It’s going to be interesting to see where the ESA takes the IXV platform as it definitely fills a niche that’s currently not serviced particularly well. Should they be able to transform the IXV from a prototype craft into a full production vehicle within 3 years that would be mightily impressive but I have the feeling that’s a best case scenario, something which is rare when designing new craft. Still it’s an interesting craft and I’m very excited to see what missions it will end up flying.
It’s strange, looking back over all my space posts of the past 3 years I couldn’t find any that were dedicated to the European Space Agency’s cargo craft, the Automated Transfer Vehicle. Sure I mentioned it in passing back when JAXA sent its first HTV to the International Space Station but even its second flight, named Johannes Kepler, obviously wasn’t inspiring enough for me to take notice. The only good reason I can come up with is the maiden voyage happened well before I got into blogging, but that doesn’t excuse me ignoring the significance of the ATV.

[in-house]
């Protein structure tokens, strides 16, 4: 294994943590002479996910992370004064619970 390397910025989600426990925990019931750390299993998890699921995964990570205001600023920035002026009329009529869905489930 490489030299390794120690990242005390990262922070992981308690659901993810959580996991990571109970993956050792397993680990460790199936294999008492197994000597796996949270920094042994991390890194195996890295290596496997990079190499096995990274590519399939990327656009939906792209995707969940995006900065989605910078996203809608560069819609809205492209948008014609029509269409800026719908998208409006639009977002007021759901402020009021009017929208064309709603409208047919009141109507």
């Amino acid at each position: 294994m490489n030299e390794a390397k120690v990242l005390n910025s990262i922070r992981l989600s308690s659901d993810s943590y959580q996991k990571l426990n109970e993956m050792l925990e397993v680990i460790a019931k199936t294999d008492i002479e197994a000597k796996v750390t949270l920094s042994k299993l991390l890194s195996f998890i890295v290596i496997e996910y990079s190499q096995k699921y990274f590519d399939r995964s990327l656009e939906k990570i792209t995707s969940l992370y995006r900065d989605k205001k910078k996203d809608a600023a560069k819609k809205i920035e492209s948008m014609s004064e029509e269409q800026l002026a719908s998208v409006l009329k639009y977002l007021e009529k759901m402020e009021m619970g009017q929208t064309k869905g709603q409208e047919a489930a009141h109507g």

The ESA’s ATV is the only craft that the ESA has that participates in the ISS program. It’s a derivative of the Multi-Purpose Logistics Module that the Shuttle used to carry up to the ISS and is meant to work alongside the Russian Progress craft that have been resupplying the ISS for years. Compared the Progress its something of a monster being able to deliver almost 4 times the payload although that’s offset significantly by the fact that it’s current launch rate is about once per year. The majority of the payload is taken up by reboost and attitude control propellant as the ATV is capable of reboosting the ISS, something which no other craft is currently capable of doing (the retired Shuttle was the primary reboost craft prior to this). The rest of the payload consists of crew and station consumables, roughly equivalent to the amount that a Progress craft would deliver.
Today sees the ESA’s 3rd ATV docking with the International Space Station: